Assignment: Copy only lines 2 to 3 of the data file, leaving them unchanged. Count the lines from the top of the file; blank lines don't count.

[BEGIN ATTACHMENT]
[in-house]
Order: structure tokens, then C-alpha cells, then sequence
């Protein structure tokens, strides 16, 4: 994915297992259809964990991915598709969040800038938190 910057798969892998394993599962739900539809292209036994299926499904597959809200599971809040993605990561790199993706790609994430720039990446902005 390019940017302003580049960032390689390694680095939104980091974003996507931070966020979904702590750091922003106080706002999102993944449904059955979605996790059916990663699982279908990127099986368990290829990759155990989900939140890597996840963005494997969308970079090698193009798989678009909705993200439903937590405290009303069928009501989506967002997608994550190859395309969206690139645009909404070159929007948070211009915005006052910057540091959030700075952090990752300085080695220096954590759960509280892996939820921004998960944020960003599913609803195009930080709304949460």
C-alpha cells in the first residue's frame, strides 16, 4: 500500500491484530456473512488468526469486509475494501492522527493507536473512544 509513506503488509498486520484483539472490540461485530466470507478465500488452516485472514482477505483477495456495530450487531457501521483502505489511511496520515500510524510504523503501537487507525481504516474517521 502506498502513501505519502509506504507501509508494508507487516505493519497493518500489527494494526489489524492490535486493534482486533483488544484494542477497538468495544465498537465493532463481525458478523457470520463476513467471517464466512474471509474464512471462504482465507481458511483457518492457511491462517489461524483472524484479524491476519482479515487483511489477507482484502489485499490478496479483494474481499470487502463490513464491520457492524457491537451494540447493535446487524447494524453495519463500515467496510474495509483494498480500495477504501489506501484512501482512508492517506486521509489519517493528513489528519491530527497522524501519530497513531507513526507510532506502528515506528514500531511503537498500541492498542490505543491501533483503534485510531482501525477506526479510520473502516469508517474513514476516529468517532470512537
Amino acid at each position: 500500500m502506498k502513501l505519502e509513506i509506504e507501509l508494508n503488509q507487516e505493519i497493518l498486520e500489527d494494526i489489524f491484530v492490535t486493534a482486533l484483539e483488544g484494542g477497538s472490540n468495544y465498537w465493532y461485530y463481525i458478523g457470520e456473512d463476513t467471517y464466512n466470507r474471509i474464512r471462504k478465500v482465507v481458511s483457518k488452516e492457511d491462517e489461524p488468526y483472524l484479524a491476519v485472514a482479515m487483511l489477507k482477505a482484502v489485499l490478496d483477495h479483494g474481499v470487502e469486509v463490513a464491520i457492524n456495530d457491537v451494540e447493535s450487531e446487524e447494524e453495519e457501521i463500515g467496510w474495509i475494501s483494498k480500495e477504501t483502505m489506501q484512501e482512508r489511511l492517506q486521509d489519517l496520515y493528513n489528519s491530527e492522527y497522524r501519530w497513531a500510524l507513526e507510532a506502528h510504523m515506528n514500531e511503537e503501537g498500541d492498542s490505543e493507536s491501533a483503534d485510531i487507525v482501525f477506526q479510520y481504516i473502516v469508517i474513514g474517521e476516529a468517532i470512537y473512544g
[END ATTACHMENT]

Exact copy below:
Order: structure tokens, then C-alpha cells, then sequence
């Protein structure tokens, strides 16, 4: 994915297992259809964990991915598709969040800038938190 910057798969892998394993599962739900539809292209036994299926499904597959809200599971809040993605990561790199993706790609994430720039990446902005 390019940017302003580049960032390689390694680095939104980091974003996507931070966020979904702590750091922003106080706002999102993944449904059955979605996790059916990663699982279908990127099986368990290829990759155990989900939140890597996840963005494997969308970079090698193009798989678009909705993200439903937590405290009303069928009501989506967002997608994550190859395309969206690139645009909404070159929007948070211009915005006052910057540091959030700075952090990752300085080695220096954590759960509280892996939820921004998960944020960003599913609803195009930080709304949460």